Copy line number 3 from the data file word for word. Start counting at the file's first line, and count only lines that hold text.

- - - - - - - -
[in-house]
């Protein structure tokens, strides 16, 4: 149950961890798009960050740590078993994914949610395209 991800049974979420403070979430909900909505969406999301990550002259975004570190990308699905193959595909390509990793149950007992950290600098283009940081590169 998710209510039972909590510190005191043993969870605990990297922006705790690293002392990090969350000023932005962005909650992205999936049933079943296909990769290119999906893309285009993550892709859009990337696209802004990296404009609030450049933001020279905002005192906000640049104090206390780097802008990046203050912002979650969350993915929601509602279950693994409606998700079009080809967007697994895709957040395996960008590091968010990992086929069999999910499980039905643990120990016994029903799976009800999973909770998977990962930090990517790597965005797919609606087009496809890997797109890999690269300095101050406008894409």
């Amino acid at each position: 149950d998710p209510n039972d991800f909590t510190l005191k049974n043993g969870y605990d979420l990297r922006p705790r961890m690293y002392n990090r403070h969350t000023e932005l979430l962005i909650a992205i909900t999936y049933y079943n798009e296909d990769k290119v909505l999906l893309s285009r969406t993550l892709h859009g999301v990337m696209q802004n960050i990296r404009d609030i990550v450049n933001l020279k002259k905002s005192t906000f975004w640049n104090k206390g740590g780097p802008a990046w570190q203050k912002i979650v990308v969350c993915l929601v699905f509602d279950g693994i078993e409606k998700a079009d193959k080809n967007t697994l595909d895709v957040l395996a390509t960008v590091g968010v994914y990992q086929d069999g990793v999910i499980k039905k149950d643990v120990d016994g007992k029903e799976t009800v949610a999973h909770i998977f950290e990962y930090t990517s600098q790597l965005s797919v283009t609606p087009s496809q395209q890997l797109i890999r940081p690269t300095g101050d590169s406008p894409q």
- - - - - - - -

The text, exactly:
């Amino acid at each position: 149950d998710p209510n039972d991800f909590t510190l005191k049974n043993g969870y605990d979420l990297r922006p705790r961890m690293y002392n990090r403070h969350t000023e932005l979430l962005i909650a992205i909900t999936y049933y079943n798009e296909d990769k290119v909505l999906l893309s285009r969406t993550l892709h859009g999301v990337m696209q802004n960050i990296r404009d609030i990550v450049n933001l020279k002259k905002s005192t906000f975004w640049n104090k206390g740590g780097p802008a990046w570190q203050k912002i979650v990308v969350c993915l929601v699905f509602d279950g693994i078993e409606k998700a079009d193959k080809n967007t697994l595909d895709v957040l395996a390509t960008v590091g968010v994914y990992q086929d069999g990793v999910i499980k039905k149950d643990v120990d016994g007992k029903e799976t009800v949610a999973h909770i998977f950290e990962y930090t990517s600098q790597l965005s797919v283009t609606p087009s496809q395209q890997l797109i890999r940081p690269t300095g101050d590169s406008p894409q």